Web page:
A new study of satellite data from the last 19 years reveals that fresh water from melting glaciers has caused the sea-level around the coast of Antarctica to rise by 2cm more than the global average of 6cm.
Researchers at the University of Southampton detected the rapid rise in sea-level by studying satellite scans of a region that spans more than a million square kilometres.
The melting of the Antarctic ice sheet and the thinning of floating ice shelves has contributed an excess of around 350 gigatonnes of freshwater to the surrounding ocean. This has led to a reduction in the salinity of the surrounding oceans that has been corroborated by ship-based studies of the water.
"Freshwater is less dense than salt water and so in regions where an excess of freshwater has accumulated we expect a localised rise in sea level," says Craig Rye, lead author of the paper that has been published in the journal Nature Geoscience.
In addition to satellite observations, the researchers also conducted computer simulations of the effect of melting glaciers on the Antarctic Ocean. The results of the simulation closely mirrored the real-world picture presented by the satellite data.
"The computer model supports our theory that the sea-level rise we see in our satellite data is almost entirely caused by freshening (a reduction in the salinity of the water) from the melting of the ice sheet and its fringing ice shelves," says Craig.
"The interaction between air, sea and ice in these seas is central to the stability of the Antarctic Ice Sheet and global sea levels, as well as other environmental processes, such as the generation of Antarctic bottom water, which cools and ventilates much of the global ocean abyss."
The research was carried out in close collaboration with researchers at the National Oceanography Centre and the British Antarctic Survey.
Notes to editors
1. Picture: Icicles formed by the melting of a glacier in west Antarctica. The melt here is rapid and has been accelerating, injecting greater quantities of freshwater into the ocean and raising sea levels. Credit: Mike Meredith
High-res version available on request.
2. The full paper Rapid sea-level rise along the Antarctic margins in response to increased glacial discharge is published in Nature Geoscience. For a full version of the paper please contact the media relations team.
3. Through world-leading research and enterprise activities, the University of Southampton connects with businesses to create real-world solutions to global issues. Through its educational offering, it works with partners around the world to offer relevant, flexible education, which trains students for jobs not even thought of. This connectivity is what sets Southampton apart from the rest; we make connections and change the world. http://www.southampton.ac.uk/
For further information contact:
Follow us on twitter: http://twitter.com/unisouthampton
Like us on Facebook: http://www.facebook.com/unisouthampton
Steven Williams | Eurek Alert!
Climate change weakens Walker circulation
20.10.2017 | MARUM - Zentrum für Marine Umweltwissenschaften an der Universität Bremen
Shallow soils promote savannas in South America
20.10.2017 | Senckenberg Forschungsinstitut und Naturmuseen
University of Maryland researchers contribute to historic detection of gravitational waves and light created by event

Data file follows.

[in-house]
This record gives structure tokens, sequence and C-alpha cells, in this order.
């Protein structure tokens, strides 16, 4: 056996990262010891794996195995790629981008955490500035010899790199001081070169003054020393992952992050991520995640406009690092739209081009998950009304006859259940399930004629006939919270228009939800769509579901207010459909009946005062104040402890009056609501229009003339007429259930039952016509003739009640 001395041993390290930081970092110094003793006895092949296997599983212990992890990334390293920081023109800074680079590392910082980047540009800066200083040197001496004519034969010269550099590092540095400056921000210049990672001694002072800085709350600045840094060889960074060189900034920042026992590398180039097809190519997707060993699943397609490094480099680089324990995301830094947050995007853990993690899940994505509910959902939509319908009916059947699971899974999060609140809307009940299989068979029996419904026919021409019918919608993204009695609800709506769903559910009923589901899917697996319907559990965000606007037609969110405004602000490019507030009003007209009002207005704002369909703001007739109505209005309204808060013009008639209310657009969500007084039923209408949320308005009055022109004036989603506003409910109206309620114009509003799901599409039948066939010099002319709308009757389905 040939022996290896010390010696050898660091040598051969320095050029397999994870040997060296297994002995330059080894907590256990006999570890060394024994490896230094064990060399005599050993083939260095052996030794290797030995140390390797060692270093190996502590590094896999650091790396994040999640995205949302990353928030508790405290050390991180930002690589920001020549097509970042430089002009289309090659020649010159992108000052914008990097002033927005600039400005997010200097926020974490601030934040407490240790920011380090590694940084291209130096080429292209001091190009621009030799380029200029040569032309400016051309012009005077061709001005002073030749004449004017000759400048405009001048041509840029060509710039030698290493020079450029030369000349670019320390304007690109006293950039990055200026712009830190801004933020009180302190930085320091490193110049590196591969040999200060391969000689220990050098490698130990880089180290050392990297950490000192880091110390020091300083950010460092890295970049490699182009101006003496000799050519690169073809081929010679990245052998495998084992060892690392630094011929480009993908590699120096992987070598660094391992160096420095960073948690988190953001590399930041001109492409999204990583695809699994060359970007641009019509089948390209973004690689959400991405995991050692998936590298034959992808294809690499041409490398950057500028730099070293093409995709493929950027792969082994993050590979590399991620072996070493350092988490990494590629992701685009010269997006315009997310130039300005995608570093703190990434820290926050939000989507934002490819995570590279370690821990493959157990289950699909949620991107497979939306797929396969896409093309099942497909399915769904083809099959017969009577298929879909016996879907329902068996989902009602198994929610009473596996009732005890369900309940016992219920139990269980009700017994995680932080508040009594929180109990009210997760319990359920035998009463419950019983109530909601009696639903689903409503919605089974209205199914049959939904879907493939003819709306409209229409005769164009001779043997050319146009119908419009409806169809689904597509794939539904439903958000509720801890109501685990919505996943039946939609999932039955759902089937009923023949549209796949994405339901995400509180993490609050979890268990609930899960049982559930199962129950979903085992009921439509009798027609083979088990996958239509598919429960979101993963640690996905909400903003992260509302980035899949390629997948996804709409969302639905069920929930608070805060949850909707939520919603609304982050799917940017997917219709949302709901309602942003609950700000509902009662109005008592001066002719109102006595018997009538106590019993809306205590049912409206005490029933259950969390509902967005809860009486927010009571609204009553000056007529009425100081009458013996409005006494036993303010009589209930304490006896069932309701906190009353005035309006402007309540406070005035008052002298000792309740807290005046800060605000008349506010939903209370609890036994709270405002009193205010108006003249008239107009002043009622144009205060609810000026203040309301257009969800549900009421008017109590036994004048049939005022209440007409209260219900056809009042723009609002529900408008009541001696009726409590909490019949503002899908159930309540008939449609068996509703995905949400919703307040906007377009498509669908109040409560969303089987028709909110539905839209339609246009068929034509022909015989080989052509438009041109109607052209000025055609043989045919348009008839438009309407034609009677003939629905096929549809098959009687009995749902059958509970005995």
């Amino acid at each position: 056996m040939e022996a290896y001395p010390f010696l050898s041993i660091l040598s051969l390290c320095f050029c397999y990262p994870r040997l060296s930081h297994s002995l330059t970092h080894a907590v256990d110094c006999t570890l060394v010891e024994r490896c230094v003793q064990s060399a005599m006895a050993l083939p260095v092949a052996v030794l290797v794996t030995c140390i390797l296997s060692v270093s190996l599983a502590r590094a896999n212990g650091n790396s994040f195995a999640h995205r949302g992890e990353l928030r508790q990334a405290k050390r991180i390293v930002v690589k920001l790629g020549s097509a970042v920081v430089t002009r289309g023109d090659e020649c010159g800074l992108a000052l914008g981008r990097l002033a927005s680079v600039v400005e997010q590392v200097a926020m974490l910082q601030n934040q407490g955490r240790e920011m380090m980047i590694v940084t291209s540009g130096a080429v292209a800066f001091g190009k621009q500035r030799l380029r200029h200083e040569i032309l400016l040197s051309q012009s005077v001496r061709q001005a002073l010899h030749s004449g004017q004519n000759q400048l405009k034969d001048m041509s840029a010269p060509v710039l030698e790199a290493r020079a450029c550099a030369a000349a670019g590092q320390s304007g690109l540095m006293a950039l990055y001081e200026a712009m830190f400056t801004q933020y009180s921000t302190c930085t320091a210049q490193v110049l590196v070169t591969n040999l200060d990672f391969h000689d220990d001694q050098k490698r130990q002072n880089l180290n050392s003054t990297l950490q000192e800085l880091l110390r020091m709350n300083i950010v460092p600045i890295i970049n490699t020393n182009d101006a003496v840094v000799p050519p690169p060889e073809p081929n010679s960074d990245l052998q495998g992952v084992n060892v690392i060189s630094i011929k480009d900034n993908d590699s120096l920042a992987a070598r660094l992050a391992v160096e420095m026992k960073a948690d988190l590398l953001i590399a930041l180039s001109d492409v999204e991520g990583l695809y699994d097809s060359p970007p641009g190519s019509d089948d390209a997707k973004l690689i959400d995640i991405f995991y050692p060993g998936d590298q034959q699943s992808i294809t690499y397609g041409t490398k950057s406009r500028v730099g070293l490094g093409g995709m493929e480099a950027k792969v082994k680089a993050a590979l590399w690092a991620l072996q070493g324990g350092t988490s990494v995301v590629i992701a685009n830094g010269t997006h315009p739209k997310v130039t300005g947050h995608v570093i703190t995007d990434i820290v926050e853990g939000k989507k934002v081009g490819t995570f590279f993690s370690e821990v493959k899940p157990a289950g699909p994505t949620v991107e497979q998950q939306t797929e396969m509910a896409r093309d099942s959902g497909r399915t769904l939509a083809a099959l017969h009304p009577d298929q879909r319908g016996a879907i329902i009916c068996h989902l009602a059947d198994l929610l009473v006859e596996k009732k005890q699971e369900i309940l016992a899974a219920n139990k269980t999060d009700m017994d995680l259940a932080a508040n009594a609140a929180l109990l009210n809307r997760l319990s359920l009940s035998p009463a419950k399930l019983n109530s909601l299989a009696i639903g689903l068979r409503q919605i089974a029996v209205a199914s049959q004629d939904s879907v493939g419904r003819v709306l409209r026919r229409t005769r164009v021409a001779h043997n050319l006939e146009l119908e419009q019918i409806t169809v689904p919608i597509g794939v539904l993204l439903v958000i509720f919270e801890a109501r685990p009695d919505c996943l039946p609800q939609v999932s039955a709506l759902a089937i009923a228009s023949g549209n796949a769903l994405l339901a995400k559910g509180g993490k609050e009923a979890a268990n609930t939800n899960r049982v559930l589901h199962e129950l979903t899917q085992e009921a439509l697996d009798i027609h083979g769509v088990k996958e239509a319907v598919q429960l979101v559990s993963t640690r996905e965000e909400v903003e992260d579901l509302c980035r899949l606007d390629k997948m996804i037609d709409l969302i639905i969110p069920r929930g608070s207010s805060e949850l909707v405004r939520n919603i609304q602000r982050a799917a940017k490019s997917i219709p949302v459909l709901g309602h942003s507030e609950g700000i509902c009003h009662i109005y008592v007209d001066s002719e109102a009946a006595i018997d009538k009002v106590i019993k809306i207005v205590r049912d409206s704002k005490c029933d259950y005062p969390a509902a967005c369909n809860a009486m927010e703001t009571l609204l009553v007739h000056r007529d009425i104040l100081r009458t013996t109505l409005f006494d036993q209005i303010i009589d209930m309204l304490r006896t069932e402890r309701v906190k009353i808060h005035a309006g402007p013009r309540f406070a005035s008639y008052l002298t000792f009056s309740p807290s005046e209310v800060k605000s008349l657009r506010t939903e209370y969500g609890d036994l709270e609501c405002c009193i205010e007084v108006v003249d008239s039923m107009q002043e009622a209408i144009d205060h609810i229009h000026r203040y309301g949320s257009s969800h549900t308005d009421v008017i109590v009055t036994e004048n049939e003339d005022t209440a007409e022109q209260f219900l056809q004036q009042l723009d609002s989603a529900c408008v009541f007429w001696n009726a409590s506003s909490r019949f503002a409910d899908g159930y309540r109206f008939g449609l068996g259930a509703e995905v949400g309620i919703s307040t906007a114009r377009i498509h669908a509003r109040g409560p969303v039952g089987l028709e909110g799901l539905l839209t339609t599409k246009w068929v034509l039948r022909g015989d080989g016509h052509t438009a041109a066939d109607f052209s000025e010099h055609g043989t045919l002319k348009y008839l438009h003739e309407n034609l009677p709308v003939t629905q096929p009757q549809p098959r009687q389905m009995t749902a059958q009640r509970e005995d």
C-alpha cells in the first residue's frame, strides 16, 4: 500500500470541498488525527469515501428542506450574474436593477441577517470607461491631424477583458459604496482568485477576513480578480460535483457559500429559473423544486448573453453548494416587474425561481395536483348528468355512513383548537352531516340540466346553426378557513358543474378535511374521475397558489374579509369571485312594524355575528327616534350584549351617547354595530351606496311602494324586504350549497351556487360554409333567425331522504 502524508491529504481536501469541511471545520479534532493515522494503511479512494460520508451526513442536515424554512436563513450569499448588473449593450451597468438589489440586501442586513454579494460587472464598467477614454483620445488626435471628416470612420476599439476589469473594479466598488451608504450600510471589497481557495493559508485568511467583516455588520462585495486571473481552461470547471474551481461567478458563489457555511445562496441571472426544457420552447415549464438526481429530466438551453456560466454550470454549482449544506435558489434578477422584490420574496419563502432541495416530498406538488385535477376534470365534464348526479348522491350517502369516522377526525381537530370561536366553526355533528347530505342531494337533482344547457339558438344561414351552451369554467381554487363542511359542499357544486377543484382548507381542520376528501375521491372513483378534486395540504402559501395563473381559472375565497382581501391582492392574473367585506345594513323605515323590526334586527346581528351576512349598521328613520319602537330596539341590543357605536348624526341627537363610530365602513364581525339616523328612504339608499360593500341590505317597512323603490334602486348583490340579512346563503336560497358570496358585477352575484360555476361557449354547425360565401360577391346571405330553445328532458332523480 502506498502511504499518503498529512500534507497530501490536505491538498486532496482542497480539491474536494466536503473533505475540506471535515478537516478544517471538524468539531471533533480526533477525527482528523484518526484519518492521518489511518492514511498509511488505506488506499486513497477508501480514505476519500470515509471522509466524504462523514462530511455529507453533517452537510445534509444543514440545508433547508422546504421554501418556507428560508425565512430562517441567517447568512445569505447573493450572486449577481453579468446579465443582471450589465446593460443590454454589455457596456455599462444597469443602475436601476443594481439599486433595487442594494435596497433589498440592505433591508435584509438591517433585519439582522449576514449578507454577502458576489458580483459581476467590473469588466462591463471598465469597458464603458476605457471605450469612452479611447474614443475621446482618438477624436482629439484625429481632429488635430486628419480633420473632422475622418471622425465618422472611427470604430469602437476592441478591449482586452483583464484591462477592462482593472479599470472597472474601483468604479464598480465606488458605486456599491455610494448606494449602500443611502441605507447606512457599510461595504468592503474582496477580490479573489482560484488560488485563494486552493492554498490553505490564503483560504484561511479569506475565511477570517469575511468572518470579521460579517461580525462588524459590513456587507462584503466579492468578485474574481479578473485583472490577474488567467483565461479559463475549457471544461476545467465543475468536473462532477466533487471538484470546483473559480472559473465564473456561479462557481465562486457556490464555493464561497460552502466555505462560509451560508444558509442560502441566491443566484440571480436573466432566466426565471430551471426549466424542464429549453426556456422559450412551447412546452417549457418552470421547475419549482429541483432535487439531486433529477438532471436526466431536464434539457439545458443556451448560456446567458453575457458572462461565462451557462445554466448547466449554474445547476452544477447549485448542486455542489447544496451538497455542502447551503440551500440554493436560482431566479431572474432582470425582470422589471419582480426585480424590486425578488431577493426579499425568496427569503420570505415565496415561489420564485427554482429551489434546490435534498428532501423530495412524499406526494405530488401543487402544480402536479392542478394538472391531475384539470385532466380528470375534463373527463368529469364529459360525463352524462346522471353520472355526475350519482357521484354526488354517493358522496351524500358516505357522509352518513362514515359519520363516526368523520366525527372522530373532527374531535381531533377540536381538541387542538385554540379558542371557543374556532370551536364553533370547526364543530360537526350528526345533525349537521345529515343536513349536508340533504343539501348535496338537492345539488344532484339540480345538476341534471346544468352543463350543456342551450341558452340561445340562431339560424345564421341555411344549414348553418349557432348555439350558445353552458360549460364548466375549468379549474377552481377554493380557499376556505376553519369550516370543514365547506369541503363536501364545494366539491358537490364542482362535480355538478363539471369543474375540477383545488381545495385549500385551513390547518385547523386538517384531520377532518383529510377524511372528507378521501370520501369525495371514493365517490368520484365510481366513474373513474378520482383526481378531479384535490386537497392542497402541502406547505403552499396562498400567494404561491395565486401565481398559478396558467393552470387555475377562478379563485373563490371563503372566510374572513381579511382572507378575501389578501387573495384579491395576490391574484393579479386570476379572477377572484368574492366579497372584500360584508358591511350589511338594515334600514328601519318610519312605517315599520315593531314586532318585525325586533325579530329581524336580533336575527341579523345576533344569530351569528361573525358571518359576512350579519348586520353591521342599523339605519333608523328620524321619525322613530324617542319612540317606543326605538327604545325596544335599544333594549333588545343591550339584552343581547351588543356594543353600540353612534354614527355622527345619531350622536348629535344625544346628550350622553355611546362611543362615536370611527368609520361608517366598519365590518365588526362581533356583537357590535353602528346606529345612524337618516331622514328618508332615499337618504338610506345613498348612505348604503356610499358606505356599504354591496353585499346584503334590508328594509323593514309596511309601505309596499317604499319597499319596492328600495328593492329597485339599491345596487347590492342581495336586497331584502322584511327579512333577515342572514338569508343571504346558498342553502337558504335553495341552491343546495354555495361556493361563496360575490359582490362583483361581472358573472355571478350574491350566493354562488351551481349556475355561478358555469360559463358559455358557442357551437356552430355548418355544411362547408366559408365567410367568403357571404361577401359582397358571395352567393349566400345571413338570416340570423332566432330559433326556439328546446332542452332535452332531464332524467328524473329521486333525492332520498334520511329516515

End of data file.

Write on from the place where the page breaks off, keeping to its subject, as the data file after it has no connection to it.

On August 17, 2017, at 12:41:04 UTC, scientists made the first direct observation of a merger between two neutron stars--the dense, collapsed cores that remain...
Seven new papers describe the first-ever detection of light from a gravitational wave source. The event, caused by two neutron stars colliding and merging together, was dubbed GW170817 because it sent ripples through space-time that reached Earth on 2017 August 17. Around the world, hundreds of excited astronomers mobilized quickly and were able to observe the event using numerous telescopes, providing a wealth of new data.
Previous detections of gravitational waves have all involved the merger of two black holes, a feat that won the 2017 Nobel Prize in Physics earlier this month....
Material defects in end products can quickly result in failures in many areas of industry, and have a massive impact on the safe use of their products. This is why, in the field of quality assurance, intelligent, nondestructive sensor systems play a key role. They allow testing components and parts in a rapid and cost-efficient manner without destroying the actual product or changing its surface. Experts from the Fraunhofer IZFP in Saarbrücken will be presenting two exhibits at the Blechexpo in Stuttgart from 7–10 November 2017 that allow fast, reliable, and automated characterization of materials and detection of defects (Hall 5, Booth 5306).
When quality testing uses time-consuming destructive test methods, it can result in enormous costs due to damaging or destroying the products. And given that...
Using a new cooling technique MPQ scientists succeed at observing collisions in a dense beam of cold and slow dipolar molecules.
How do chemical reactions proceed at extremely low temperatures? The answer requires the investigation of molecular samples that are cold, dense, and slow at...
Scientists from the Max Planck Institute of Quantum Optics, using high precision laser spectroscopy of atomic hydrogen, confirm the surprisingly small value of the proton radius determined from muonic hydrogen.
It was one of the breakthroughs of the year 2010: Laser spectroscopy of muonic hydrogen resulted in a value for the proton charge radius that was significantly...
17.10.2017 | Event News
10.10.2017 | Event News
10.10.2017 | Event News
20.10.2017 | Information Technology
20.10.2017 | Materials Sciences
20.10.2017 | Interdisciplinary Research